In your place I think id go for quietly but firmly asserting myself and working round ignoring him as much as possible. But I am old and tough now, I couldn't have done that 15 years ago but would have moved department or job.

LadyShirazz Wed 21-Oct-15 09:31:29

Thanks BM. I don't think he is deliberately being malicious.

I think he is just not on the same plane as us, is highly chaotic so loses track, and assumes everyone has the same level of knowledge as he does - even if they have only been there five minutes!

Most people try and avoid / work around him, but that's hard to do for me at the moment while I'm not on a project (another issue - so hard to get on one!).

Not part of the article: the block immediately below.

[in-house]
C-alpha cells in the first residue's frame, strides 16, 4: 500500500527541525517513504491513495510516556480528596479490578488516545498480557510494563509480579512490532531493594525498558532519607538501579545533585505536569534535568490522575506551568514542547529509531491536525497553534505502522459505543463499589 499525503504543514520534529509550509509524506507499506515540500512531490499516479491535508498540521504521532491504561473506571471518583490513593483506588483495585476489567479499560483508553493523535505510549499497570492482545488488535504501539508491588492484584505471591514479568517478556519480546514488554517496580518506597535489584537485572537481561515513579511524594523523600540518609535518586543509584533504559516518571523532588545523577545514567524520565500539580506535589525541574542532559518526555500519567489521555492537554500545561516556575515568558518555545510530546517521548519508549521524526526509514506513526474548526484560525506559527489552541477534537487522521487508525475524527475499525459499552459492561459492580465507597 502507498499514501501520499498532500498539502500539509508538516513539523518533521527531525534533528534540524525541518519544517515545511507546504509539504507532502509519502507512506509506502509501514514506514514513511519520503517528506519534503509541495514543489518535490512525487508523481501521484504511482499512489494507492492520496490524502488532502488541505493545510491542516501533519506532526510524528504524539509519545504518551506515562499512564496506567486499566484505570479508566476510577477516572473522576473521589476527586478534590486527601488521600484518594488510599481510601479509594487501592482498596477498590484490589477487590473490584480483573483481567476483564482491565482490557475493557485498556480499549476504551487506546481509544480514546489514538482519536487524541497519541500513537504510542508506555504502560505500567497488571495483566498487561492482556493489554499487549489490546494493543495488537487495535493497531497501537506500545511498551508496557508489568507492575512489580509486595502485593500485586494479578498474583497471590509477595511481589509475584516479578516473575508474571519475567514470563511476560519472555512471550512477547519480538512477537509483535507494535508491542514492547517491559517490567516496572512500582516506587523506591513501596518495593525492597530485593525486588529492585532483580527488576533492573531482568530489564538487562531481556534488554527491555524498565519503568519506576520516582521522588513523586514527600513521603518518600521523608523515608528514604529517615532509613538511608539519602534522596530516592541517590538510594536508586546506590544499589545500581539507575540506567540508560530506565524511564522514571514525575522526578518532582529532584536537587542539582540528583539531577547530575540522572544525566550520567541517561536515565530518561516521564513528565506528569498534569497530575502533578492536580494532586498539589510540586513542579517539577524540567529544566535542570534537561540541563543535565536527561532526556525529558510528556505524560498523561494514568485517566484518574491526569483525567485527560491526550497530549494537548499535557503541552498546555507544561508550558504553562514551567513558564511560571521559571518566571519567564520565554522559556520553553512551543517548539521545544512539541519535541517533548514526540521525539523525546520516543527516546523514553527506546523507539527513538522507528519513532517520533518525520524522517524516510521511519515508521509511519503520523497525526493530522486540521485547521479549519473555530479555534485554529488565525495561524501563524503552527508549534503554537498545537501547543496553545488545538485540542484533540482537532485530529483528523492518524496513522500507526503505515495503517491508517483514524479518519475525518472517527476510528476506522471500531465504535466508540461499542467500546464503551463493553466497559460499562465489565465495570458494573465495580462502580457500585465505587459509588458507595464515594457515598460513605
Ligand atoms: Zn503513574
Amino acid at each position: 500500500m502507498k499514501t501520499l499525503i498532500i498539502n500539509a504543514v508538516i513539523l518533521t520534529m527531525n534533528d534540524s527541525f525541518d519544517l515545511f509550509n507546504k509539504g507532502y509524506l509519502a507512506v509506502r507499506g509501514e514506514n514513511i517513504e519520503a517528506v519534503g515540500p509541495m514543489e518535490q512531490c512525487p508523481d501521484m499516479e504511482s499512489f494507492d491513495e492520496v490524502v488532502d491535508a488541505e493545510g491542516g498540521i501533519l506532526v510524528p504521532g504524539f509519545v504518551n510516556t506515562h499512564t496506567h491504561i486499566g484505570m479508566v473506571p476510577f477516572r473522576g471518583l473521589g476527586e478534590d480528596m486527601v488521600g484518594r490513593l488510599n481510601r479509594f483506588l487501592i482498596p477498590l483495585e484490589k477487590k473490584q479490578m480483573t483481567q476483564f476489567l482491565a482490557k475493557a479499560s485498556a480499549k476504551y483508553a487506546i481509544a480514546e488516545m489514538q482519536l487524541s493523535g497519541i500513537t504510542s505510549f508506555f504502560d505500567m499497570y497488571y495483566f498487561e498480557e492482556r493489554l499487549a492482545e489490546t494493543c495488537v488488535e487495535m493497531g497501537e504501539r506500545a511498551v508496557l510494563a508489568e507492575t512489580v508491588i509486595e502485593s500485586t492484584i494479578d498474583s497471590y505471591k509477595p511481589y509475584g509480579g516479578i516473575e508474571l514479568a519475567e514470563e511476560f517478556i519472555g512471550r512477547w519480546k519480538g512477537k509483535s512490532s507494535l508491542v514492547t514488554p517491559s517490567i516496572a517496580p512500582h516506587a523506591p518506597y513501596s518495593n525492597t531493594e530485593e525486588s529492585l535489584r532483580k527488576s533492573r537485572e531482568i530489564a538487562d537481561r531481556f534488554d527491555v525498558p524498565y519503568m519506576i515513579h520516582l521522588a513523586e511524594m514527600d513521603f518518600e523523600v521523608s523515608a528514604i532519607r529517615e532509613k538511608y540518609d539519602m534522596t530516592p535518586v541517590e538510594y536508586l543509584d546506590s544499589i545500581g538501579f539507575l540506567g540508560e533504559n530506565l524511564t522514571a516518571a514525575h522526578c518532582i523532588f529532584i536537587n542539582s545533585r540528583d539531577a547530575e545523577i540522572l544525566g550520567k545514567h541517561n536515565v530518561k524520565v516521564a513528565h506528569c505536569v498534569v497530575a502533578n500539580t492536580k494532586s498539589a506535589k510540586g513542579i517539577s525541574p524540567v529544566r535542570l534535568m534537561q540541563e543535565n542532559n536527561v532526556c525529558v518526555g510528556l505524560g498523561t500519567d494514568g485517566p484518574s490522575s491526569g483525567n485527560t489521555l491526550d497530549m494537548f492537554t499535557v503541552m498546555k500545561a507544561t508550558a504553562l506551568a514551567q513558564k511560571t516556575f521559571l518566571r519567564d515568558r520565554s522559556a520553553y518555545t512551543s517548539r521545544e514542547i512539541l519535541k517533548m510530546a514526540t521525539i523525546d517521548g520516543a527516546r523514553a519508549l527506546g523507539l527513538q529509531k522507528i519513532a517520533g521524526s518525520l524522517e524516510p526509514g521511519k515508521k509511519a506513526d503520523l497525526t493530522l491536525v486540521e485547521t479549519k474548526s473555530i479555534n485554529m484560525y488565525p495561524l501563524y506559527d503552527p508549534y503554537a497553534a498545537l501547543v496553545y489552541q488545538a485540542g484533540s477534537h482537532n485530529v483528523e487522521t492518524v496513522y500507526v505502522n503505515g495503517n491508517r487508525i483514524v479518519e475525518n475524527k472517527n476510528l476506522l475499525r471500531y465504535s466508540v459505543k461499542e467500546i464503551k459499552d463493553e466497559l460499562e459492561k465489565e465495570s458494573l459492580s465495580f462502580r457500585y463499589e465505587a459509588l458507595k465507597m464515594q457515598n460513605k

After all, in his words "no one wants a rookie".

I'm collating all his nasty emails and also all the emails to me from others containing positive feedback.

If he was only one bad thing about working here, it would be easier. But there is really not much otherwise I like about it! I just can't bring myself to care now about the work we do, or the people, or the wider business.

And I like to care about what I do. I'm not a stupid person, but he seems to have a knack of making me feel about two inches tall...

RB68 Wed 21-Oct-15 09:33:13

I vote for nightmare and total sexist, bullying arse as well. You can go through the rigamrole of official channels, stand up for yourself and risk complete fallout or shipout. I am afraid the culture at these places is hardcore - you sell your soul to get onto projects and lie your way onto things and take the attitude of say yes and work out how to do it later. I personally would never work for them nor would I ever employ them.